Chicago Mayor Plans Property Tax Hike for Apartment Owners, Residents
CHICAGO - Mayor Rahm Emanuel's record property tax increase is already expected to fall short of municipal obligations, namely city police and fire pension funds, beginning another round of tax increases shortly after approving next year’s budget. The plan is expected to propose an even larger than expected projected increases for apartment owners and residents.
The property tax increase, already being touted as the largest in the city’s history, is expected to boost collections annually by $543 million over the next four years. Despite increasing individual tax bills by 12 percent, it is still expected to fall hundreds of millions short of what the city is required to fund under state law.
For the rental housing industry, the property tax increase amounts to a nearly $400 annual rent hike for residents, according to the Chicagoland Apartment Association (CAA) – that is if property owners can pass on the cost to their residents. The association’s forecast of the cost on renters of the proposed tax hike is 60 percent more than the initial increase proposed by the Emanuel administration, which was $240 per year. City officials downplay the impact, particularly on low-income residents that live in public housing or receive vouchers where rent increases are restricted.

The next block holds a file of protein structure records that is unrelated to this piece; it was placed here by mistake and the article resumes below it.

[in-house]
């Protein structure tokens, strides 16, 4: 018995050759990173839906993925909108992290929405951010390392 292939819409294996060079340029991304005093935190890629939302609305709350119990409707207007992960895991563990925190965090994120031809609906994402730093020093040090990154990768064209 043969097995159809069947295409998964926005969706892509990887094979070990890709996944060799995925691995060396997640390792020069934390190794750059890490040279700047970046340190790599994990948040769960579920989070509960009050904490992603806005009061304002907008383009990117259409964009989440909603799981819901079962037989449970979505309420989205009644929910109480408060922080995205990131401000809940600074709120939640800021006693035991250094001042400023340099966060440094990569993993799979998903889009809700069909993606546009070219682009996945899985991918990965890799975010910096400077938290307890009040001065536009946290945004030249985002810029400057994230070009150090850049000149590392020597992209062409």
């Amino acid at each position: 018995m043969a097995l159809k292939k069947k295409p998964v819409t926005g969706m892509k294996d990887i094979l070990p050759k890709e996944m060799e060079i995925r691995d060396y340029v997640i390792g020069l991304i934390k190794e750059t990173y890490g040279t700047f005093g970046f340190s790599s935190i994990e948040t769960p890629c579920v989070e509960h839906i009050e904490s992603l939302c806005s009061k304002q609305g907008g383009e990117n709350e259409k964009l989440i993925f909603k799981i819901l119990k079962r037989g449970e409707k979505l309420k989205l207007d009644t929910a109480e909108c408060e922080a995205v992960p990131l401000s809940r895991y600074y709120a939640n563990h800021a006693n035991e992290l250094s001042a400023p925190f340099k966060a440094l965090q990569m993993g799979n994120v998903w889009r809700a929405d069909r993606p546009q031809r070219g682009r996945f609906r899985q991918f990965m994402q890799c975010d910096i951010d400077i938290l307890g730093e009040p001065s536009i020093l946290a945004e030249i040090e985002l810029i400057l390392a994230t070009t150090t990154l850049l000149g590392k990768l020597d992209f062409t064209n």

"Owners are going to have to make some tough decisions," said Michael Mini, CAA Executive Vice President, speaking to Crain’s Chicago Business. "My costs are going up, I either pass those costs through in the form of higher rents or I have to make adjustments to other parts of my budget, like my capital improvement plan and maintenance.
“It's naïve to think those increases are not passed on eventually, or in some form,” he added.
The tax hike could have additional unintended consequences. Higher taxes, combined with additional costs on new projects imposed by the affordable housing ordinance that was passed last year, will slow down the construction pipeline while the number of renters grows, developers say.
Source: Crain’s Chicago Business, Chicago Tribune, Chicagoland Apartment Association